So going a little deeper....
The arguments for not producing design documentation can be broken into a number of distinct areas:
- The team knows what it is coding therefore has no need for documentation
- To maintain qualitiy documentation costs too much
- The client is only interested in the code not the design
- Well written/commented code menas no need for design documentation
Lets look at each of these in turn....
The team knows what it is coding therefore has no need for documentation
We have all been there and I'm sure we all have the scares both physical and mental as why this is not true!! Worse still a number of us will have had to pick up the pieces of maintaining such a development. A team will be more productive and produce better code if they understand the design from the start. It is like starting a race with no other directions other than run! The response is usually - 'Which way??' or 'How fast'. Where as a better result is when we say - 'When the race starts I want you to run clockwise around the track as fast as you can...'
To maintain qualitiy documentation costs too much
With clear guidelines coupled with good templates and a sensible approach this just isn't true. Documentation is useful not a hinderance.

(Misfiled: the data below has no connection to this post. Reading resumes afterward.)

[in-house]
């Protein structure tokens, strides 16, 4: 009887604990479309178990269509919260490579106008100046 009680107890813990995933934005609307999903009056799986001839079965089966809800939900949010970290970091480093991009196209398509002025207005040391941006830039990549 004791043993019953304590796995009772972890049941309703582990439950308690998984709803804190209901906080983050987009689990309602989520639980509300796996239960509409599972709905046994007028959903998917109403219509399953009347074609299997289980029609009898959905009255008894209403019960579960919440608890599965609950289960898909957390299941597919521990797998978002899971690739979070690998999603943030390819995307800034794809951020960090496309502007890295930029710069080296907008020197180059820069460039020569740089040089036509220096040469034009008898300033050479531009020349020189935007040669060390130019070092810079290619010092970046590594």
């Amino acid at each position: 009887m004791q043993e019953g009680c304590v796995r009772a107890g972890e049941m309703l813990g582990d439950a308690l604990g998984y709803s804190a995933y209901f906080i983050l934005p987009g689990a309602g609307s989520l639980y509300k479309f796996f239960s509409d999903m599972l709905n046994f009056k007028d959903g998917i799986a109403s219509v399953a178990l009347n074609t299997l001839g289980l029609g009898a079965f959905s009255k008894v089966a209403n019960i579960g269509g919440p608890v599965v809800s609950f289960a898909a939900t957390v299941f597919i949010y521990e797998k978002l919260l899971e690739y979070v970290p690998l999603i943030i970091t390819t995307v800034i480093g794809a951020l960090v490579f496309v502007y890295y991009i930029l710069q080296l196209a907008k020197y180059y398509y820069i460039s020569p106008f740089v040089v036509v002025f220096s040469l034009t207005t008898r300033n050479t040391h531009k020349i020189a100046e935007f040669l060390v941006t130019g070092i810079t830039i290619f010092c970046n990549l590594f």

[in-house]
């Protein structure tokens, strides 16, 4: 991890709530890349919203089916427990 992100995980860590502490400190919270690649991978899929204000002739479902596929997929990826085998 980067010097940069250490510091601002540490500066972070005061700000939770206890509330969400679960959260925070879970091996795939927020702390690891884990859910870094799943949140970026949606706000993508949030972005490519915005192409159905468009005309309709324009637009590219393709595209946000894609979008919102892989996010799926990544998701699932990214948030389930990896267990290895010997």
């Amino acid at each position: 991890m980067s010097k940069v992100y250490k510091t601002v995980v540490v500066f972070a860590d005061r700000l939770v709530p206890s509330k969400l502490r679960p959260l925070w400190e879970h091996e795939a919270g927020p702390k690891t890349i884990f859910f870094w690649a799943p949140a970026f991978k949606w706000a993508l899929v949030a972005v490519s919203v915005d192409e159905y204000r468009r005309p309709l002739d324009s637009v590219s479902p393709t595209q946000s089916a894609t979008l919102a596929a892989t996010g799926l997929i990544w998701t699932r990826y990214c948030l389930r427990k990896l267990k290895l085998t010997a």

The client is only interested in the code not the design
Again, not true, the customer is very intrested in what his money has bought. A complete and documented solution. This becomes even more important when he wants to change the solution. If we believe the customer does not value design documentation this is not an excuse not to do any but more an invitation in educating the customer in its value.
Well written/commented code menas no need for design documentation
We need design documentation long before code, moreover it has value before we even start coding. Design documentation is done at an architectural level not at a code level. We cannot possibly consider architectual issues down at the level of code.
What is true that well commented code adds to the overall documentation of the solution and is part of a professional approach.
Design and its associated documentation must be a precursor to implementation. This approach has huge benefits - we can produce more maintainable and more complex solutions and do it in a controled manner.
Consider one final thing - would a bridge builder build a bridge without design documents? Well the answer to this is yes and no. Yes if we want a quick and ready solution to crossing the river the once and no if we want to keep crossing the river dsay in and day out....
Design documentation must:
- Be part of the development cycle – don’t treat it as an afterthought.
- Make sure its meaningful
- Use loads of diagrams - a picture is worth a thousand words
- Architectual documents - describe all aspects the architecture will encounter
- Try to capture dynamic behavior rather than static structure in fuctional documentation